BlockFi's Regulatory Trouble Extends to Fourth US State as Vermont Initiates Probe
Block-Fi, a popular crypto lending platform has recently been in regulatory hot waters over its interest account (BIA) services. The crypto platform is now facing a probe over the legality of BIA from the fourth state in the US within a week. As per the company’s website, the Vermont Security regulator has also intimated a probe whether BIA qualifies as a security and thus must be registered with the security’s office before issuance.
Blockfi on its website made it clear that the interest accounts are not insured by the Federal Deposit Insurance Corporation (FDIC) or the Securities Investor Protection Corporation (SIPC). These accounts are also not registered with any federal or state securities regulatory authority as they beleive it doesn’t qualify as a security.
It all started with the New Jersey Bureau of Securities. issuing a cease and desist notice against BlockFi on July 19, claiming BIA is unregistered security as per New Jersey’s security laws. Apart from New Jersey and Vermont the security regulators in Florida and Alabama are also investigating the legality of BIA in their respective states.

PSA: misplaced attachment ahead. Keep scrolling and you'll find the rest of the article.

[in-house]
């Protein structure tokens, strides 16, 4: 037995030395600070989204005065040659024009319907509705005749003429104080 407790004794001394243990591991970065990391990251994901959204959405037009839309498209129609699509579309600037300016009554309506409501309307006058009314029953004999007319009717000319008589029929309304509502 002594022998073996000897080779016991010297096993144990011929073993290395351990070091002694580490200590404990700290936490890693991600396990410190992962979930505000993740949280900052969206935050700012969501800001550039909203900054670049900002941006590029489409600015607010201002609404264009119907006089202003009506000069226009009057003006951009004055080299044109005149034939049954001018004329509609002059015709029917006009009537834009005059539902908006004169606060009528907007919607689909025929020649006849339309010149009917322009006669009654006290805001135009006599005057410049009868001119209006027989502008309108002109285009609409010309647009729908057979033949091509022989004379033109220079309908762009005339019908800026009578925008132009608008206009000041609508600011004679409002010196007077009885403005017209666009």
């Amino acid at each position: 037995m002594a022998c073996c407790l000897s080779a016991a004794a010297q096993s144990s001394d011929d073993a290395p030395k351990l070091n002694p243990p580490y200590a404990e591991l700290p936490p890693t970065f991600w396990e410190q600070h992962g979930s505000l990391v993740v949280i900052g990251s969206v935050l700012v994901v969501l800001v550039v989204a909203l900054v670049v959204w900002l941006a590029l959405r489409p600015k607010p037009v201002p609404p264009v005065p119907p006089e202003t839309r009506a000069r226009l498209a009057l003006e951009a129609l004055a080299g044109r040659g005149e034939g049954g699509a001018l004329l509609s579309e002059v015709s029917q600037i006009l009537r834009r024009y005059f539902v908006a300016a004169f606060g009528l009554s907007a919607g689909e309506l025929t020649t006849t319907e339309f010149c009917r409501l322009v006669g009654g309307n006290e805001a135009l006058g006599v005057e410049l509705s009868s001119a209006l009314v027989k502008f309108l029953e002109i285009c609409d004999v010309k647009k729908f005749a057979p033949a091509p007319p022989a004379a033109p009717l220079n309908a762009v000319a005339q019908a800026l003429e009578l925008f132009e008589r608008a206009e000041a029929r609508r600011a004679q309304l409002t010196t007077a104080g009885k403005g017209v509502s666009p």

BlockFi maintains that its BIA product is not a security and thus shouldn’t be regulated as one. The crypto platform said,
“We are in active dialogue with multiple regulators to demonstrate that the BIA is not a security and should not be regulated as one. We firmly believe that the BIA is lawful and appropriate for crypto market participants, and we remain steadfast in our commitment to fight for consumers’ rights to earn interest on their crypto assets.”
Crypto Companies Continue to Face Regulatory Hurdles in the US
BlockFi’s interest account offers compound interest on cryptocurrencies between 3% and 8.6%. The product had become quite popular in the US market that has also helped the crypto platform to close one of the biggest funding rounds at $350 million, giving it a $3 billion valuation. BlockFi had also revealed its plans of going public despite the brewing regulatory trouble.
Crypto companies have continued to face the wrath of regulators because of their product offerings. Several other crypto firms have also faced security law violation probes and fines that include Kik, Telegram, and the ongoing Ripple lawsuit.
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